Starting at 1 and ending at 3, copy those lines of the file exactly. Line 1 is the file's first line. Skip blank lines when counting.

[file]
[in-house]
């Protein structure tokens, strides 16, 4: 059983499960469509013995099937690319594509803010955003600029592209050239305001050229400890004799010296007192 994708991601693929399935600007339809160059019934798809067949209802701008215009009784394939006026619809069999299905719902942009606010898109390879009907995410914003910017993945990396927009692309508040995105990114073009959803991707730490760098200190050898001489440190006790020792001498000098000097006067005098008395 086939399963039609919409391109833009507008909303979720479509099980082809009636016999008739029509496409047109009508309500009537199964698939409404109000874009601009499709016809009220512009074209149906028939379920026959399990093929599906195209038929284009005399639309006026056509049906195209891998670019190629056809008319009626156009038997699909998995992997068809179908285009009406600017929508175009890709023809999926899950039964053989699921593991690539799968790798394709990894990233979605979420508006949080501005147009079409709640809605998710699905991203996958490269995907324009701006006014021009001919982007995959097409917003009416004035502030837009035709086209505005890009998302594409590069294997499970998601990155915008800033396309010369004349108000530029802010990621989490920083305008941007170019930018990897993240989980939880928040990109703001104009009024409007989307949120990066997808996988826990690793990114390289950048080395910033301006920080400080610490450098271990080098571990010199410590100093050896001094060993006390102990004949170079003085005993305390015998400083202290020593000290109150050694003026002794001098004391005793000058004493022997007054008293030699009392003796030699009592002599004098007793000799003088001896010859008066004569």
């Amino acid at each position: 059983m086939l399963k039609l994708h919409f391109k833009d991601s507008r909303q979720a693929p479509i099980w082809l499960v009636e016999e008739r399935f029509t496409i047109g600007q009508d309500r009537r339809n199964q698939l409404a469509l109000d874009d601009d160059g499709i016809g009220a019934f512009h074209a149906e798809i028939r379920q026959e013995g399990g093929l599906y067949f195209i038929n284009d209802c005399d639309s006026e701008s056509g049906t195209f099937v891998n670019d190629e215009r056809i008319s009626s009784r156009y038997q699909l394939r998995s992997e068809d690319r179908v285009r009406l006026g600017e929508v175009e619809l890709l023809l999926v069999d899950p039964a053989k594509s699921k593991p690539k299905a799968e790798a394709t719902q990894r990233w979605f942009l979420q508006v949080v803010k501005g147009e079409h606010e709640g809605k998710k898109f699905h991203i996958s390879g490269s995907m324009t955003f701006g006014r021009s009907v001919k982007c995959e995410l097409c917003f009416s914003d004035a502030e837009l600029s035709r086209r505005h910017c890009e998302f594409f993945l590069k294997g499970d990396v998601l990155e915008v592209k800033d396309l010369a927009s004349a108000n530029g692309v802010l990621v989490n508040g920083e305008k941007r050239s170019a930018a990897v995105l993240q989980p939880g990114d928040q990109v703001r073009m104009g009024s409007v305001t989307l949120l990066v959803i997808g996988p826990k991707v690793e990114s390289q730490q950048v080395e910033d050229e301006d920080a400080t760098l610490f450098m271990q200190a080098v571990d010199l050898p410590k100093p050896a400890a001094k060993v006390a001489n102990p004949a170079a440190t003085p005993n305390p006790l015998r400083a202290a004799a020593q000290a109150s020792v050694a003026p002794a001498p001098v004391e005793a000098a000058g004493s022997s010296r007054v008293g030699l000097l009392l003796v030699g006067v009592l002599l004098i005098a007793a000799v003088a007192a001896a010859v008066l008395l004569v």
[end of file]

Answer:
[in-house]
């Protein structure tokens, strides 16, 4: 059983499960469509013995099937690319594509803010955003600029592209050239305001050229400890004799010296007192 994708991601693929399935600007339809160059019934798809067949209802701008215009009784394939006026619809069999299905719902942009606010898109390879009907995410914003910017993945990396927009692309508040995105990114073009959803991707730490760098200190050898001489440190006790020792001498000098000097006067005098008395 086939399963039609919409391109833009507008909303979720479509099980082809009636016999008739029509496409047109009508309500009537199964698939409404109000874009601009499709016809009220512009074209149906028939379920026959399990093929599906195209038929284009005399639309006026056509049906195209891998670019190629056809008319009626156009038997699909998995992997068809179908285009009406600017929508175009890709023809999926899950039964053989699921593991690539799968790798394709990894990233979605979420508006949080501005147009079409709640809605998710699905991203996958490269995907324009701006006014021009001919982007995959097409917003009416004035502030837009035709086209505005890009998302594409590069294997499970998601990155915008800033396309010369004349108000530029802010990621989490920083305008941007170019930018990897993240989980939880928040990109703001104009009024409007989307949120990066997808996988826990690793990114390289950048080395910033301006920080400080610490450098271990080098571990010199410590100093050896001094060993006390102990004949170079003085005993305390015998400083202290020593000290109150050694003026002794001098004391005793000058004493022997007054008293030699009392003796030699009592002599004098007793000799003088001896010859008066004569």
């Amino acid at each position: 059983m086939l399963k039609l994708h919409f391109k833009d991601s507008r909303q979720a693929p479509i099980w082809l499960v009636e016999e008739r399935f029509t496409i047109g600007q009508d309500r009537r339809n199964q698939l409404a469509l109000d874009d601009d160059g499709i016809g009220a019934f512009h074209a149906e798809i028939r379920q026959e013995g399990g093929l599906y067949f195209i038929n284009d209802c005399d639309s006026e701008s056509g049906t195209f099937v891998n670019d190629e215009r056809i008319s009626s009784r156009y038997q699909l394939r998995s992997e068809d690319r179908v285009r009406l006026g600017e929508v175009e619809l890709l023809l999926v069999d899950p039964a053989k594509s699921k593991p690539k299905a799968e790798a394709t719902q990894r990233w979605f942009l979420q508006v949080v803010k501005g147009e079409h606010e709640g809605k998710k898109f699905h991203i996958s390879g490269s995907m324009t955003f701006g006014r021009s009907v001919k982007c995959e995410l097409c917003f009416s914003d004035a502030e837009l600029s035709r086209r505005h910017c890009e998302f594409f993945l590069k294997g499970d990396v998601l990155e915008v592209k800033d396309l010369a927009s004349a108000n530029g692309v802010l990621v989490n508040g920083e305008k941007r050239s170019a930018a990897v995105l993240q989980p939880g990114d928040q990109v703001r073009m104009g009024s409007v305001t989307l949120l990066v959803i997808g996988p826990k991707v690793e990114s390289q730490q950048v080395e910033d050229e301006d920080a400080t760098l610490f450098m271990q200190a080098v571990d010199l050898p410590k100093p050896a400890a001094k060993v006390a001489n102990p004949a170079a440190t003085p005993n305390p006790l015998r400083a202290a004799a020593q000290a109150s020792v050694a003026p002794a001498p001098v004391e005793a000098a000058g004493s022997s010296r007054v008293g030699l000097l009392l003796v030699g006067v009592l002599l004098i005098a007793a000799v003088a007192a001896a010859v008066l008395l004569v």